Caring less and the Cup.

Why ‘My cup runneth over’ may be a bad thing…


A friend of mine has suffered from a number of mental health issues for a long time.

The problems would vary over time and their severity would alter too, often resulting in him having several months off work and intensive therapy.

I would often speak with him and try to help as best I could, most of us in our team tried to help him.

It’s the nature of our job that it can get very stressful and this takes its toll over time, grinding you down, but it’s how you manage this stress that is important.

We would deal with jobs in which there had been terrible neglect or abuse. It’s always hard dealing with incidents like this but it was certainly harder when I involved children.

One thing I noticed was how children just got on with life, often living in terrible conditions. It was as if they didn’t know any better so just got on with it.

Sometimes, you walk through life, through town maybe, and you are witness to people breaking down. An elderly person accidentally gets knocked over in a busy shop, someone loses their bag with everything in it, something quite mild and they appear to go into shock, unable to handle the circumstances. Before doing this job, I would look at them and wonder why something so seemingly tame could have such an impact on someone.

It was only over time, through experience, that I thought about why this could be. How could kids take so much abuse and fight on yet other be floored by something so innocuous. Speaking with my mate, I had my idea and floated it to him.

It’s cumulative. Each person has a lifetime capacity for bad experience and the older you get the more likely this capacity is being reduced.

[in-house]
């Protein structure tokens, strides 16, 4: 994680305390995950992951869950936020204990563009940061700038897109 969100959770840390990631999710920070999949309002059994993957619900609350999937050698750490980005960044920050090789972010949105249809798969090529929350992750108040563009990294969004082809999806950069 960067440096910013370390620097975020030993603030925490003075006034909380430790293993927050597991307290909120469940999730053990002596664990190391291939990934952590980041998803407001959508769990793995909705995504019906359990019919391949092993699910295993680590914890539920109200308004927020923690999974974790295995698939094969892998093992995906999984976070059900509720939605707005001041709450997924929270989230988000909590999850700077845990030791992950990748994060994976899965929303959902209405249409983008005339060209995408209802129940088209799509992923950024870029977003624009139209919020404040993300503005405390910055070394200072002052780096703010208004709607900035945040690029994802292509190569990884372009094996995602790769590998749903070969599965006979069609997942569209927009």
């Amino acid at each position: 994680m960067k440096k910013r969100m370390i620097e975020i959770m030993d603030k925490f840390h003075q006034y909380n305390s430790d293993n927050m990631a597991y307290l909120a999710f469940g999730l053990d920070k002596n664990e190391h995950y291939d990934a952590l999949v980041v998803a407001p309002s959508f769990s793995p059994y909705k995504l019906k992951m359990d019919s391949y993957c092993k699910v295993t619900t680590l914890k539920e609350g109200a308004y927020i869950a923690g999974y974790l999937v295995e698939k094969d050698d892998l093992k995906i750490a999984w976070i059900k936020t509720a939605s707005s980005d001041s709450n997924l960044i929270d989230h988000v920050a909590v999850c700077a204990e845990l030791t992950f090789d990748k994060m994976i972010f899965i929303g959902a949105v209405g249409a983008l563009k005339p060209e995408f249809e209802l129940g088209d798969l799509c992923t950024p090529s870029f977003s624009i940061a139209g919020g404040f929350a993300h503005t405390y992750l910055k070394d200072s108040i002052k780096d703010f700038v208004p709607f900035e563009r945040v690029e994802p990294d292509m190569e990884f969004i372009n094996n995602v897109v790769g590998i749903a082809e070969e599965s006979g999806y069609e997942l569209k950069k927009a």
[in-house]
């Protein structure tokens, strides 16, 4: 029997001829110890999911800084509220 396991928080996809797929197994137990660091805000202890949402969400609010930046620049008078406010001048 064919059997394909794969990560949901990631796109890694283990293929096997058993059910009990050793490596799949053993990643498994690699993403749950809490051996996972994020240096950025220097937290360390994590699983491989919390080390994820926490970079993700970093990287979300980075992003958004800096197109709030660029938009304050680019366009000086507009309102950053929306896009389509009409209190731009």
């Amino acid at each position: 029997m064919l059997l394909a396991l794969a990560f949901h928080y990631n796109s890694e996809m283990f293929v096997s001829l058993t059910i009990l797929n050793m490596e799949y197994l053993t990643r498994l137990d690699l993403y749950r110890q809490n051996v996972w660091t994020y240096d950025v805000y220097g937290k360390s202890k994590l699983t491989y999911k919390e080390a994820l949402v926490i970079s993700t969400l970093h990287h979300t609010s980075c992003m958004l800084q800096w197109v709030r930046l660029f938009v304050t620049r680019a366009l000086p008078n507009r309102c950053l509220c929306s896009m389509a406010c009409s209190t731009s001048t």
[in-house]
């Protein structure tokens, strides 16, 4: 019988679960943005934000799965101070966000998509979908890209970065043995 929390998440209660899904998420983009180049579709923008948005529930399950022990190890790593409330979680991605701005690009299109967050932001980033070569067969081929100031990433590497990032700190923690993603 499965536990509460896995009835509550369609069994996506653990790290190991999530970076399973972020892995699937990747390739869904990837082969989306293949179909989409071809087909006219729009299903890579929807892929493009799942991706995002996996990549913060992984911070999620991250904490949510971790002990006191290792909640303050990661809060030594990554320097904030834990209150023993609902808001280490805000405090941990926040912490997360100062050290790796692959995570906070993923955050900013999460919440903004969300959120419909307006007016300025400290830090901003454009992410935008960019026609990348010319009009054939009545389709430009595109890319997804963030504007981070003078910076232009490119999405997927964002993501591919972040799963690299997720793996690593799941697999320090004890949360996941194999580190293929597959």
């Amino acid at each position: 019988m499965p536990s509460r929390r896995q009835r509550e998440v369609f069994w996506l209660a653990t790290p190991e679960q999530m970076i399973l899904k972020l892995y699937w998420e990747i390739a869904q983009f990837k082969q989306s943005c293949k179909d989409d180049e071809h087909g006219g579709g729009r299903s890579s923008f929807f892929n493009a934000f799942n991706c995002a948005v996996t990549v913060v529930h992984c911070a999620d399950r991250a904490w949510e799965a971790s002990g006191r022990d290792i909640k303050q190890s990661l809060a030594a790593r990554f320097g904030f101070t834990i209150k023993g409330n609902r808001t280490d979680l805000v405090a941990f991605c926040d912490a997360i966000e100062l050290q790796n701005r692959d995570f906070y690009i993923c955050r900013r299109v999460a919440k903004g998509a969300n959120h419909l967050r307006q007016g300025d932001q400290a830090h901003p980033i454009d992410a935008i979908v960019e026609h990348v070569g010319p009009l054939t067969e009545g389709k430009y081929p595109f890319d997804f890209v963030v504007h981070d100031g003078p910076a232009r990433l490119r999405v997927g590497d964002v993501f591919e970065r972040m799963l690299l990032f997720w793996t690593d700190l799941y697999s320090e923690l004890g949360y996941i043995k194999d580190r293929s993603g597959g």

I likened it to everyone having a cup, a container of some kind. Over the course of your life, your negative experiences add to this and positive ones reduce it. You may, at some point experience serious trauma which not only add greatly to the level but permanently affects the capacity of this container as if it was damaged or broken. 

Ultimately, at any one point, your cup has a maximum capacity and once you reach that level you are in the danger zone. You are at the limit.

This is the only thing I could think of  when explaining it to my friend. To explain why I thought it could be that sometimes the smallest thing would tip him over the edge – the straw that broke the camels back.

None of this is new thinking, I am not a doctor or shrink.

I tried to think how I deal with my stress and how I stop things affecting me so deeply it could make me ill.

Managing stress is vital and it seems, these days, needs to be taken more seriously. 

You can drink or overeat but, long term, these will start to impact on you negatively too. I do drink but rarely to excess and I probably eat too much but I also run, a lot, outside. It’s good exercise and helps manage stress though the release of endorphins (apparently) but it also gives me time to think through things in my head, to work things out. Being outside is usually a positive thing. 

The other thing I would push my friend to do was to care less. About as much as possible. So people worry about everything and this can be a massive impact factor too so care less about t things. I am not advocating not caring – that goes against what I believe but there has to be limit.

I would generally say to worry about that something that actually affects you or that you can have an actual affect on – I’m not talking about a protest tweet, actually doing something, getting involved.

You are going to take hits in your life, some bigger than others so unnecessarily worrying about things you have little to no control over will only impact you in a bad way. If someone is talking about you behind your back either tackle them about it or move on, don’t let it fester – things like that will eat you up.

So, care less.

You might just live a longer, happier life.

Author: George the Border Collie Dog 🐶

The life and times of a #British #BorderCollie #dog. Fan of Cheese 🧀, Socks & tummy rubs.

2 thoughts on “Caring less and the Cup.”

  1. Sometimes I think walking the dogs keeps me sane. I can get mentally exhausted but still have a lot of physical energy needing to be worked off, if that makes sense. I think if I didn’t have the dogs, I wouldn’t be so consistent about walking every day, and that might be bad for me.


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